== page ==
Hydrogens are highly biocompatible, provide flexible methods of synthesis and can be designed to carry a variety of constituents. These properties have led to their application in tissue repair. Damaged tissue including bones and open wounds can now be treated using hydrogens designed to supply proteins or stem cells to targeted areas.

The hydrogens, which are designed to stick in place and release the proteins at a predetermined rate make tissue repair much more efficient. Furthermore, they also eliminate the need for invasive surgical procedures in some instances, similar to the application described above.

Drug Delivery

Scientists are also exploring the use of hydrogels in the delivery of drugs to make treatment cheaper, in addition to improving the quality of life of patients. Here’s two of the main treatment approaches being considered by scientists involved in testing hydrogel applications.


Over the years a lot of time and resources have been dedicated to the research of targeted delivery of cancer medication to affected areas of the body. Although not much progress has been made, hydrogels are now considered to be the most promising in this regard.

Part of the research directed towards the use of hydrogels in the treatment of cancer revolves around the administration of chemotherapy drugs. As it stands, cancer patients are required to go to a medical facility to receive chemotherapy treatment which is administered in the form of injections or drips.

Scientists are looking into ways to make it possible for these drugs to be administered orally using hydrogels. By eliminating the need for patients to travel to the hospital for treatment, scientists can be able to substantially reduce the cost of receiving said treatment. The main challenge for scientists revolves around making it possible for the body to absorb the drugs administered orally, given the fact that they, the drugs, are not water soluble.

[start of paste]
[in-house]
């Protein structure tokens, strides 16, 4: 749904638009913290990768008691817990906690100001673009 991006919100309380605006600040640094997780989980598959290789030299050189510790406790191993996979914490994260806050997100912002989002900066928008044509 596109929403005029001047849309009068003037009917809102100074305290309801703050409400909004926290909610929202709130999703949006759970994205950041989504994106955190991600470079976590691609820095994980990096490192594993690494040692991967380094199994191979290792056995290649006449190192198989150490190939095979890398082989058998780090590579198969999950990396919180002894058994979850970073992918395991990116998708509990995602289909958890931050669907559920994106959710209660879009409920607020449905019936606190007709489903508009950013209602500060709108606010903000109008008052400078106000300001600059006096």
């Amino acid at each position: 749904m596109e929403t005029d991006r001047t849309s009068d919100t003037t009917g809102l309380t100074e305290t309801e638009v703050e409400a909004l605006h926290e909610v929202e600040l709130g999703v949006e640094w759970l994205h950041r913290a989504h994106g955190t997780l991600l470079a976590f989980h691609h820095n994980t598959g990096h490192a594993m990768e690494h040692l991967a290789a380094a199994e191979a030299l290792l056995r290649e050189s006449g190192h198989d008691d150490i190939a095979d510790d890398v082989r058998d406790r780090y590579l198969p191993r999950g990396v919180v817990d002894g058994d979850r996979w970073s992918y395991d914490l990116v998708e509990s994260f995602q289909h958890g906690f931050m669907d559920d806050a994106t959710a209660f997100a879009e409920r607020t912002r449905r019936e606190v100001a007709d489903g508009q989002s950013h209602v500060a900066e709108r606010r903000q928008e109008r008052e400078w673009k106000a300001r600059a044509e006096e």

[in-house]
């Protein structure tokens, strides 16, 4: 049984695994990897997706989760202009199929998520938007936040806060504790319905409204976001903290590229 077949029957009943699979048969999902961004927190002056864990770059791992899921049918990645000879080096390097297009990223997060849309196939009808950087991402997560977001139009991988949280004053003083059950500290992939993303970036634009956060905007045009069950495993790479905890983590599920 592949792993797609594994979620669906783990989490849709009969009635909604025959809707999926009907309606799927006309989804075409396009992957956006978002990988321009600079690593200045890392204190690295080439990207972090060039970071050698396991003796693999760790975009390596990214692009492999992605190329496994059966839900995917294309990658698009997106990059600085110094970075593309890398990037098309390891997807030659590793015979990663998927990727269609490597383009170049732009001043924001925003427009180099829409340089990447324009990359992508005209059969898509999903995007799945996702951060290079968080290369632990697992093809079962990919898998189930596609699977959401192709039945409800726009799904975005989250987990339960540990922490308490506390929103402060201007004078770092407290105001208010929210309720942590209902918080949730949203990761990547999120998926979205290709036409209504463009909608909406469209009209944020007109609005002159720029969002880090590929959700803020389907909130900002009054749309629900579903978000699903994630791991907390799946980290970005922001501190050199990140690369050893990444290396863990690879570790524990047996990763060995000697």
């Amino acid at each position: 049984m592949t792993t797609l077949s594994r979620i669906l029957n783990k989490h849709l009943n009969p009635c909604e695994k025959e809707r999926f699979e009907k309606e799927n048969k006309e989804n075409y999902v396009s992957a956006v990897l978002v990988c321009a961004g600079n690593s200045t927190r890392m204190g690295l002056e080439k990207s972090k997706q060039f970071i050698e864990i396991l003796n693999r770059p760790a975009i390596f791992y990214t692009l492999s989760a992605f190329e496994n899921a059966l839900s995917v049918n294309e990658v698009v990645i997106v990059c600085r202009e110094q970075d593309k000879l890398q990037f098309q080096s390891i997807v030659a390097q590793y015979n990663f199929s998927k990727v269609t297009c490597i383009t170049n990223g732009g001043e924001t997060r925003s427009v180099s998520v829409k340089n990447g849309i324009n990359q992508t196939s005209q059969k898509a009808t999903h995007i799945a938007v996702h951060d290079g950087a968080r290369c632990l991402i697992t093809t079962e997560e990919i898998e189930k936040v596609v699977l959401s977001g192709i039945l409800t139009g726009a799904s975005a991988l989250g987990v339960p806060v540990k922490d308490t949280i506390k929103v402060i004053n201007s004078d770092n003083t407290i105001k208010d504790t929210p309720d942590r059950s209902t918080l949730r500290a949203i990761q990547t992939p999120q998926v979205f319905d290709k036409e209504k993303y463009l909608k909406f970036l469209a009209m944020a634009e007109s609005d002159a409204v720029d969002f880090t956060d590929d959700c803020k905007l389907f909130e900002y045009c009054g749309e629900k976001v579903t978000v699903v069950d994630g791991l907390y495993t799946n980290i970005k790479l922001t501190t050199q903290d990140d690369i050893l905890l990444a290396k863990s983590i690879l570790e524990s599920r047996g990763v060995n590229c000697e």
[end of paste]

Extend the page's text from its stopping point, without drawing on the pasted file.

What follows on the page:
Insulin Delivery  

Diabetics usually have to inject themselves with insulin on a regular basis to maintain healthy blood sugar levels. This is another area that research into the medical uses of hydrogels aims to change.

Scientists are looking into ways of using hydrogen implants under the skin can eliminate the need for regular insulin injections. Since the hydrogels are full of water, the insulin component will be slowly released into the body helping maintain healthy sugar levels. Once the insulin is depleted, the body will get rid of the residual hydrogel material through normal body processes.

Scientists are also considering the use of this synthetic material in the creation of oral insulin medication. Insulin cannot be taken orally because it is destroyed by stomach acids before it reaches the intestines, where it can be absorbed into the body naturally. Hydrogels can be used as a barrier, protecting the insulin component, against stomach acids until it reaches the small intestines. Its adhesive properties can then kick in, keeping it in the small intestine for longer to ensure effective absorption of the insulin.

Other Potential Uses  

In addition to the above potential applications, research is also ongoing on the usefulness of this synthetic substance in the destruction of hospital superbugs. Scientists are testing whether the substance can be used to carry antimicrobial proteins through the protective layers found on hospital superbugs. As you can see from the above, there is a lot of ongoing research into the medical applications of hydrogels.